Yes you can get ‘helmet hair’ but cycling without a helmet hardly qualifies as hairstyle friendly anyway.

And if you think you look ‘dorky’ or something wearing a cycle helmet, I’ll tell you this: no one is looking at you. Sad, but true, we dont care what you look like. We arent paying attention to your helmet. Also, grow up and get out of the 1980s

What are the other arguments? That there is no evidence helmets prevent injuries – on a population wide basis (not an individual basis) – so you are not going to ride at all? How is that logical?

I reckon people blame helmets for their own lack of activity.

There are sensible reasons not to ride at times – traffic, kids, cold, injuries. But helmets is surely not one of them.

So if the only real argument against compulsory helmet use is (as the post suggests) reduced participation in cycling, I want to see some real analysis, not survey answers.

And, which state/territory has the highest participation rate for cycling….the ACT. Compulsory helmets and all.

The NT is next, but perhaps the fact that it (like Canberra) is flat and has relatively traffic low roads may contribute. Rather than, you know, helmets use requirements. Regional WA is next highest which…flat and low traffic roads.

Finally, this may be a chicken and egg situation but the state with the highest percentage of households owning a bicycle is… the NT. Its probably hard to participate in cycling if you dont own a bike.

(all stats from AustRoad ‘Cycling Participation Survey 2013’)

There is the argument that the helmet makes people perceive riding as more dangerous than it actually is. Which would largely explain women’s increased participation without those laws.

It also makes it seem more like a sport – which requires specialised equipment (other than the bike) – which may put more people off.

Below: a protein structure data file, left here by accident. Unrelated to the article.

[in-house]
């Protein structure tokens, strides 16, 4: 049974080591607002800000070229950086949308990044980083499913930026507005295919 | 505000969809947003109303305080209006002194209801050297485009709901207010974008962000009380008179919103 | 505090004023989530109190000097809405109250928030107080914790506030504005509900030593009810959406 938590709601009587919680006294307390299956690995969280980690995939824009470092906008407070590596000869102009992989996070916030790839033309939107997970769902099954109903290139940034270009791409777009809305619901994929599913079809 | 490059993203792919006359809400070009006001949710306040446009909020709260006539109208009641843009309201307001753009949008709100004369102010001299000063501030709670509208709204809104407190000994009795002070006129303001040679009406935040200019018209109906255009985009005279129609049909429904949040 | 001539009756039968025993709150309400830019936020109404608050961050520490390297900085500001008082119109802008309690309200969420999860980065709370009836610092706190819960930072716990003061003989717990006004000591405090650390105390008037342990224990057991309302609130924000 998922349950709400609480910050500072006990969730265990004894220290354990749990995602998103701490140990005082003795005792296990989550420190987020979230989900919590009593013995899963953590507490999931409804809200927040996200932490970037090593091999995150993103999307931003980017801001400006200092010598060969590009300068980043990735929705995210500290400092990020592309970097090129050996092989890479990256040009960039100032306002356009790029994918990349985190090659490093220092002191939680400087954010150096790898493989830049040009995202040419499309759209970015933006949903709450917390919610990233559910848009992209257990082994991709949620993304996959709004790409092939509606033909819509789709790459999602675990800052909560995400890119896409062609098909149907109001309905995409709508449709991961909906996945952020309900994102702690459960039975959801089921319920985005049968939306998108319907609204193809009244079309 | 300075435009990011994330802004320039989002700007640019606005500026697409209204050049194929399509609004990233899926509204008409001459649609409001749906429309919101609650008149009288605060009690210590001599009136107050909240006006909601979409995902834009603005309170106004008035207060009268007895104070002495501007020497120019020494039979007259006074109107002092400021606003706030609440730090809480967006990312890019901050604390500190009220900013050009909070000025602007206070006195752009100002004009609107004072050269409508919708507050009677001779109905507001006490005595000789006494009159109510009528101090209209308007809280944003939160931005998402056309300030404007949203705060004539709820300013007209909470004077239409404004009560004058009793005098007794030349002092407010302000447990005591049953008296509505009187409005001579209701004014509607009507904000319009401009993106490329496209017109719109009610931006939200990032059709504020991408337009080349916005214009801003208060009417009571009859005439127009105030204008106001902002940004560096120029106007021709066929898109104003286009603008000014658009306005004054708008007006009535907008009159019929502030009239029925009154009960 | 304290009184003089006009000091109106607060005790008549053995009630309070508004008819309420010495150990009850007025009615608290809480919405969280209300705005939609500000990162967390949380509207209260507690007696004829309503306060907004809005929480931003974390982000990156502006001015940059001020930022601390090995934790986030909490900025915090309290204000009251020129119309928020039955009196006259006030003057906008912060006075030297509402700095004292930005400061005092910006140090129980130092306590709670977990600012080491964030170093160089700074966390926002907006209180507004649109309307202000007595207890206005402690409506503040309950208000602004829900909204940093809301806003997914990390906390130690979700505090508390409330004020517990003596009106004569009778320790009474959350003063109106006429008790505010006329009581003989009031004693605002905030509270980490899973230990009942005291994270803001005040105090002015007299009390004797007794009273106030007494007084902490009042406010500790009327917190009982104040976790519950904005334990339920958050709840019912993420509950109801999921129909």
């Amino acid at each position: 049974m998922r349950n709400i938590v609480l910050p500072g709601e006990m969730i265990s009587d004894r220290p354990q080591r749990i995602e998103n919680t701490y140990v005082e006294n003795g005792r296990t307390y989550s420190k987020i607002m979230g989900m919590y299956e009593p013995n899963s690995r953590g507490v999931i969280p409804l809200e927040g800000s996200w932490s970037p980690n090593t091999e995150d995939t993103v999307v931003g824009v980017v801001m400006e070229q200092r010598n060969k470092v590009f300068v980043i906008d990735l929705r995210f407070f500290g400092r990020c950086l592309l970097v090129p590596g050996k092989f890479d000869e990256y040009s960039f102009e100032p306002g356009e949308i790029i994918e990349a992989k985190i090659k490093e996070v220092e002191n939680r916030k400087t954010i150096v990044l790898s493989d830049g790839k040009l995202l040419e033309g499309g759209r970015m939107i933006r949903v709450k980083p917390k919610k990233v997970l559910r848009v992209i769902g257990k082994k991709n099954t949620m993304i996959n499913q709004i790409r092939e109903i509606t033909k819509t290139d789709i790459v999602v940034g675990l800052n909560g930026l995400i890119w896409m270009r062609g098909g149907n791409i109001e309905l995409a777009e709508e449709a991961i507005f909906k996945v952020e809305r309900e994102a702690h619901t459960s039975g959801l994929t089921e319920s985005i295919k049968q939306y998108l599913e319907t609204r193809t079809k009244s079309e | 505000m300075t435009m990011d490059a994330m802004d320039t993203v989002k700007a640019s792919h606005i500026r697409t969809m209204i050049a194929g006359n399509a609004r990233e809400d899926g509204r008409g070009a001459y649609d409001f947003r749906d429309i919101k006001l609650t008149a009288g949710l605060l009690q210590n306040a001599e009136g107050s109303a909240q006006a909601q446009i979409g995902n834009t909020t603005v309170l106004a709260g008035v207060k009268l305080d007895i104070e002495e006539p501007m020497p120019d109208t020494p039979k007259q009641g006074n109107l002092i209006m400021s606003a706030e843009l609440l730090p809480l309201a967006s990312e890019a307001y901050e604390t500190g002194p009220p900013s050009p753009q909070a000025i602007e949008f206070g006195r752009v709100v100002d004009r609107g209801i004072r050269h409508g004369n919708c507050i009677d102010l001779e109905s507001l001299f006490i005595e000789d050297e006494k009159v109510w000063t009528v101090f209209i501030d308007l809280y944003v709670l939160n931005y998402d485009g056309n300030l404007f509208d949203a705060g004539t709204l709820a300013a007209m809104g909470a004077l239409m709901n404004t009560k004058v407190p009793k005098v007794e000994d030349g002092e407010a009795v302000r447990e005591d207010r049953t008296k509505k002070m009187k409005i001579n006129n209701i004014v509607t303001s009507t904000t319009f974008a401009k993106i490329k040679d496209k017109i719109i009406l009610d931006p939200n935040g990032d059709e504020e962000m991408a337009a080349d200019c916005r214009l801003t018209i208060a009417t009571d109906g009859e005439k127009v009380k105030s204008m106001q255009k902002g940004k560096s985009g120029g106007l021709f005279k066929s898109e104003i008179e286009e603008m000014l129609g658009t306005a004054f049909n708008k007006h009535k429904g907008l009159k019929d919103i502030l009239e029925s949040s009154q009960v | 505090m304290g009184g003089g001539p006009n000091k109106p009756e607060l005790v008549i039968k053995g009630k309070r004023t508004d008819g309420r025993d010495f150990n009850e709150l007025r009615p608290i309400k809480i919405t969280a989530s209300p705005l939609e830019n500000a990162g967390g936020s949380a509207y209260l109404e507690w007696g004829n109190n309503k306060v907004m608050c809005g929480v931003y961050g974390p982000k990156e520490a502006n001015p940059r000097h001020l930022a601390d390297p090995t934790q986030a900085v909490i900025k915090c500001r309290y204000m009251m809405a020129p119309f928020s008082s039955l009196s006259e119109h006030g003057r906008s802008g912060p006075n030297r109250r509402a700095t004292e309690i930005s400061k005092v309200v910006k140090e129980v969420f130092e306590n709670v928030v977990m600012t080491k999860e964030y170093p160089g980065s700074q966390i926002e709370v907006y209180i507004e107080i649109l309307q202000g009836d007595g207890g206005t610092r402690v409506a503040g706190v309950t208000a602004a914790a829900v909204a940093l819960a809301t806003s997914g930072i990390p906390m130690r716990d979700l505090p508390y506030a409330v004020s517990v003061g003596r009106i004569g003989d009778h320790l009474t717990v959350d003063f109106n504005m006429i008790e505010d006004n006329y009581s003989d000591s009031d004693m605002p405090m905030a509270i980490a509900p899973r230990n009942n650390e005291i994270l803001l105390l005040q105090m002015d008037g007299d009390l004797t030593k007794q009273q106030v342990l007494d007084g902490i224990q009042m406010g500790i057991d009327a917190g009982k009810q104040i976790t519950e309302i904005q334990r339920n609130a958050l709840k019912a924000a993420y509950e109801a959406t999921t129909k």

dtc 3:15 pm 04 Dec 13

How solid is the evidence that helmet wear reduces cycling participation?

I just dont understand why it does – the odd person may have a political objection but its such a minor cost and inconvenience to wear a helmet.

Are people truthfully saying ‘oh, I would ride down to the shops except I have to put a helmet on. Its too hard. I will get in my car and try and find some parking instead’? Or ‘I would ride to work but because of the helmet I will pay $12 in parking or wait 30minutes for a bus’? I just dont believe this is really the reason they arent riding.

Yes you can get ‘helmet hair’ but cycling without a helmet hardly qualifies as hairstyle friendly anyway.

And if you think you look ‘dorky’ or something wearing a cycle helmet, I’ll tell you this: no one is looking at you. Sad, but true, we dont care what you look like. We arent paying attention to your helmet. Also, grow up and get out of the 1980s

What are the other arguments? That there is no evidence helmets prevent injuries – on a population wide basis (not an individual basis) – so you are not going to ride at all? How is that logical?

I reckon people blame helmets for their own lack of activity.

There are sensible reasons not to ride at times – traffic, kids, cold, injuries. But helmets is surely not one of them.

So if the only real argument against compulsory helmet use is (as the post suggests) reduced participation in cycling, I want to see some real analysis, not survey answers.

And, which state/territory has the highest participation rate for cycling….the ACT. Compulsory helmets and all.

The NT is next, but perhaps the fact that it (like Canberra) is flat and has relatively traffic low roads may contribute. Rather than, you know, helmets use requirements. Regional WA is next highest which…flat and low traffic roads.

Finally, this may be a chicken and egg situation but the state with the highest percentage of households owning a bicycle is… the NT. Its probably hard to participate in cycling if you dont own a bike.

(all stats from AustRoad ‘Cycling Participation Survey 2013’)

Watson 2:39 pm 04 Dec 13

That just makes you want to bang your head against a wall. Without a helmet.

Trying to look more safety conscious even when there’s no substance to your claims is quite popular though. And how easy is it to gain the right to label others as idiots just by donning a helmet? We wouldn’t want to take that away from them, would we…

It’s not as if I’ll ever get booked for riding without a helmet in Canberra though.

Diggety 2:22 pm 04 Dec 13

+1 to howeph

howeph 1:48 pm 04 Dec 13

Let’s try this in Canberra!

Let’s have a trial and collect the data and set the trend for the rest of the nation.

Canberra would be a great testcase for this and we should have triparty support:

* For the Liberals it means smaller government interference and greater personal choice.
* For Labor more riders would justify all the expense made on all the cycling infrastructure.
* For Greens – less people driving cars!

Go for it Canberra!